crimes and misdemeanors

Why 46,000 People in Prison for Drugs May Get Out Early

Cells of the new penitentiary in Reau, East of Paris,
Photo: Bertrand Guay/Getty Images

In a move to address the absurdly overcrowded American prison system, where about half of those locked up are in for drug crimes, the U.S. Sentencing Commission voted unanimously today to apply its newly reduced sentencing recommendations retroactively. As a result, according to the Associated Press, as many as 46,000 inmates could be eligible for early release — with cuts averaging 25 months — beginning in November 2015.

This is a milestone in the effort to make more efficient use of our law enforcement resources and to ease the burden on our overcrowded prison system,” said Attorney General Eric Holder said in a statement.

It makes little sense, of course, to reform harsh sentencing laws proactively but not retroactively,” added Drug Policy Alliance executive director Ethan Nadelmann in a statement of his own. “But that’s what politicians do when they’re scared of allowing people out of prison early. The Sentencing Commission really had no choice but to rectify the moral absurdity of keeping people locked up based on sentences that are no longer the law. What they did today was right and just.” (Congress has until November of this year to oppose the plan but is not expected to act.)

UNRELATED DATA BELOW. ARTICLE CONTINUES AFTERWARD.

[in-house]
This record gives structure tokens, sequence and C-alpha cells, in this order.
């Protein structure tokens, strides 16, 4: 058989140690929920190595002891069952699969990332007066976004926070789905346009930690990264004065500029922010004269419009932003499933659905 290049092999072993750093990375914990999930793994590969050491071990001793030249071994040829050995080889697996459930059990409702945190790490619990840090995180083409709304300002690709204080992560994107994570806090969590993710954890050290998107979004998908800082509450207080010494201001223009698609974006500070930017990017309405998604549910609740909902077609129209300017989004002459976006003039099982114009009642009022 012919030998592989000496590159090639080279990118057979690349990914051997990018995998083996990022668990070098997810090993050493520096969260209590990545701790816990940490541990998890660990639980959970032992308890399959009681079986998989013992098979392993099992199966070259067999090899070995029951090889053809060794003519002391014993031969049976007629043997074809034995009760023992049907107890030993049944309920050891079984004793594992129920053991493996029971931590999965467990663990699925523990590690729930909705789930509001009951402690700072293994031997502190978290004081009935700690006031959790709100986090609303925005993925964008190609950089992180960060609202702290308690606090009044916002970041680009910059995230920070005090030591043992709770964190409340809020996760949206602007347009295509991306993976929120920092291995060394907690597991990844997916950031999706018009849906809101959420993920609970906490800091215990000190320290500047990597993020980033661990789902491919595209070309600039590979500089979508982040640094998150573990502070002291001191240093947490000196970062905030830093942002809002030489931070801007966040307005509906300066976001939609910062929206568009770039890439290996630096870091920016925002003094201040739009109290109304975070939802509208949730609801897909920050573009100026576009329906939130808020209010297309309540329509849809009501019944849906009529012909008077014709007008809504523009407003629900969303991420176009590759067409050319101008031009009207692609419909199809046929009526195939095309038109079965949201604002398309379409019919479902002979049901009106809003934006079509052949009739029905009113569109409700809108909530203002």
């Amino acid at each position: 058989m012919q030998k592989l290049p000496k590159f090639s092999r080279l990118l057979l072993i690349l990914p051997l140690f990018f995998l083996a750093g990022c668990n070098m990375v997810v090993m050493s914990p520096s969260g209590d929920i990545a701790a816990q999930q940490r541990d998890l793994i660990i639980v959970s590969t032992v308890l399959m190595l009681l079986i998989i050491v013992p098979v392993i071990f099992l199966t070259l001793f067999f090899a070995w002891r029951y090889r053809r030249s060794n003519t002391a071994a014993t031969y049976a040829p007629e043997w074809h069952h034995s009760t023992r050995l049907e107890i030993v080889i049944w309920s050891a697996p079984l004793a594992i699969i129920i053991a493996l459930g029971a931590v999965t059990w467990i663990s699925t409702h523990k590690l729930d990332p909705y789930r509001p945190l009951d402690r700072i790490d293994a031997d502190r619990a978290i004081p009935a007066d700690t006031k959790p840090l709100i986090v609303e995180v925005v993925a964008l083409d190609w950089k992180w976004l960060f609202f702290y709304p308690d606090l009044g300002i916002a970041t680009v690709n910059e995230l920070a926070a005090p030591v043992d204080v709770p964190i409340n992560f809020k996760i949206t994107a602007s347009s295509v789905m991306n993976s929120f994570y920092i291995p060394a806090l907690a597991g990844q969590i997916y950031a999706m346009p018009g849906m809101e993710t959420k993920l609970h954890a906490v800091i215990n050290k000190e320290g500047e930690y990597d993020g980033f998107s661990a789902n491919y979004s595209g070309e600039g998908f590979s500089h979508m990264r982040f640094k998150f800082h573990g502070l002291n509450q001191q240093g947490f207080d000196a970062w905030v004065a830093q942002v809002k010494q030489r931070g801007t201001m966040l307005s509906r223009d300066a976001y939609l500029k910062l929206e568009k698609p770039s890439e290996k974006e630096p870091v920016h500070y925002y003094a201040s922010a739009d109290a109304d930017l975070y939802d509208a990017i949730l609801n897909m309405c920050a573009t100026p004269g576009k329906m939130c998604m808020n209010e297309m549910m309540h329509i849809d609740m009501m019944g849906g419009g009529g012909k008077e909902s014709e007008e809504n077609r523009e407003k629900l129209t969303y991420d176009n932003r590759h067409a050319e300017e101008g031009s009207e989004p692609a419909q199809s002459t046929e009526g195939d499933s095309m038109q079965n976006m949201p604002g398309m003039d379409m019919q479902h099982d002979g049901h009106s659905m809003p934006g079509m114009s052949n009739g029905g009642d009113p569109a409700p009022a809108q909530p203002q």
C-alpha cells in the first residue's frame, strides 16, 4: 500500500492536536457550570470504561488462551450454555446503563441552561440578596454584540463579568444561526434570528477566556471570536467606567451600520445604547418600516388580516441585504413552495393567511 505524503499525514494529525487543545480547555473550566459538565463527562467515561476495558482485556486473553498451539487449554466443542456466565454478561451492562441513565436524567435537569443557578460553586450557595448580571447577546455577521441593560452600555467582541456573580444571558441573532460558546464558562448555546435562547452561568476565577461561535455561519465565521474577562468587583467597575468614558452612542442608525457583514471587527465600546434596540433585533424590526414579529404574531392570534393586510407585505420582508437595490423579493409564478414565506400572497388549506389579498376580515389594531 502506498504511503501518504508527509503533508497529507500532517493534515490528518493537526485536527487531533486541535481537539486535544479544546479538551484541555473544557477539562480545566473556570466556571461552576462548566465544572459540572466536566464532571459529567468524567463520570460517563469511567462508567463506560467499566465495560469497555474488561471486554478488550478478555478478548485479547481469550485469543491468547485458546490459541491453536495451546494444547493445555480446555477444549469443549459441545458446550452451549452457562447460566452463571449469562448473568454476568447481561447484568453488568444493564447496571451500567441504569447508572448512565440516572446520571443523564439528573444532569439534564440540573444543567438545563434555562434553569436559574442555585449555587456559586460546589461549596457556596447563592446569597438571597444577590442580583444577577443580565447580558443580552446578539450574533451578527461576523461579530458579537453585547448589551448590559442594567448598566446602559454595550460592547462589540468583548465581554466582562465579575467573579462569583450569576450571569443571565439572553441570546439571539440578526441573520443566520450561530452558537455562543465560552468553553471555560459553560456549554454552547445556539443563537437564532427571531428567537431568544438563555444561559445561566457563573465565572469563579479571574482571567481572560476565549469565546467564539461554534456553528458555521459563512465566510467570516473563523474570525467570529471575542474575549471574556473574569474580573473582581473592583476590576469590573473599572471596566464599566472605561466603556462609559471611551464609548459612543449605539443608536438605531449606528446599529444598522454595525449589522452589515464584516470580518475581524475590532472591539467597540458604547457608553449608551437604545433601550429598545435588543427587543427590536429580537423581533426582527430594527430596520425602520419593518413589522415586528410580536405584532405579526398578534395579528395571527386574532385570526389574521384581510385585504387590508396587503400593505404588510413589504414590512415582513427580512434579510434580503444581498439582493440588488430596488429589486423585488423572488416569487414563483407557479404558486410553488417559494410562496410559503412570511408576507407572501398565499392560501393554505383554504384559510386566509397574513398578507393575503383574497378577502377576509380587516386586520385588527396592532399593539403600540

Like Brooklyn, the city of D.C. is also doing its part to cut down on draconian drug arrests. As of Thursday, possession of up to an ounce of marijuana — reminder: that’s a lot of weed — is punishable only by a $25 ticket, as long as you’re not smoking in public or caught on federal land. (Seriously, local teens, getting high at the Lincoln Memorial is still not cool.) Littering, the Times notes, carries a fine three times as high.

Why 46,000 Drug Felons May Get Out Early